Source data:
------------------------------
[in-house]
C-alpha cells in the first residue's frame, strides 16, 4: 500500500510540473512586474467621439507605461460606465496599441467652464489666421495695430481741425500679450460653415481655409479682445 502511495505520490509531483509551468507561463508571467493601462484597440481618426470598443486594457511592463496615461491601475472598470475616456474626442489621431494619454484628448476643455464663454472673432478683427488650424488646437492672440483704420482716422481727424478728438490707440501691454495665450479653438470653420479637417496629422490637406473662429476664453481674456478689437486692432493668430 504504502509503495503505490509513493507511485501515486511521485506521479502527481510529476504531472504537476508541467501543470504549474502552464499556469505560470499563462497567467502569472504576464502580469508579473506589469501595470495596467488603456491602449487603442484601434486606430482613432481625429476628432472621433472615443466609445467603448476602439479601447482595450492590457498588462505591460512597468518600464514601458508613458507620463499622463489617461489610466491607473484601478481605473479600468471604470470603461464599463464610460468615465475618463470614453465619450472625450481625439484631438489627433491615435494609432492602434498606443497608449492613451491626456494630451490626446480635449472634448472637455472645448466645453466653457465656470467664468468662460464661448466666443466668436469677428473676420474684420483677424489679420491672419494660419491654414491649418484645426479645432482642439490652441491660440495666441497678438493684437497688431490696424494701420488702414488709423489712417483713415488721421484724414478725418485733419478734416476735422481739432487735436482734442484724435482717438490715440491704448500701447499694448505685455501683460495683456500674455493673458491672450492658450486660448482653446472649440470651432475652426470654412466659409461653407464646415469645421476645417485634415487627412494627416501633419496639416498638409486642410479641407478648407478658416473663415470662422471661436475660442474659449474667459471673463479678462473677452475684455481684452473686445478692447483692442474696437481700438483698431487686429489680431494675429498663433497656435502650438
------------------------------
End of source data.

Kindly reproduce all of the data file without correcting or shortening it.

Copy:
[in-house]
C-alpha cells in the first residue's frame, strides 16, 4: 500500500510540473512586474467621439507605461460606465496599441467652464489666421495695430481741425500679450460653415481655409479682445 502511495505520490509531483509551468507561463508571467493601462484597440481618426470598443486594457511592463496615461491601475472598470475616456474626442489621431494619454484628448476643455464663454472673432478683427488650424488646437492672440483704420482716422481727424478728438490707440501691454495665450479653438470653420479637417496629422490637406473662429476664453481674456478689437486692432493668430 504504502509503495503505490509513493507511485501515486511521485506521479502527481510529476504531472504537476508541467501543470504549474502552464499556469505560470499563462497567467502569472504576464502580469508579473506589469501595470495596467488603456491602449487603442484601434486606430482613432481625429476628432472621433472615443466609445467603448476602439479601447482595450492590457498588462505591460512597468518600464514601458508613458507620463499622463489617461489610466491607473484601478481605473479600468471604470470603461464599463464610460468615465475618463470614453465619450472625450481625439484631438489627433491615435494609432492602434498606443497608449492613451491626456494630451490626446480635449472634448472637455472645448466645453466653457465656470467664468468662460464661448466666443466668436469677428473676420474684420483677424489679420491672419494660419491654414491649418484645426479645432482642439490652441491660440495666441497678438493684437497688431490696424494701420488702414488709423489712417483713415488721421484724414478725418485733419478734416476735422481739432487735436482734442484724435482717438490715440491704448500701447499694448505685455501683460495683456500674455493673458491672450492658450486660448482653446472649440470651432475652426470654412466659409461653407464646415469645421476645417485634415487627412494627416501633419496639416498638409486642410479641407478648407478658416473663415470662422471661436475660442474659449474667459471673463479678462473677452475684455481684452473686445478692447483692442474696437481700438483698431487686429489680431494675429498663433497656435502650438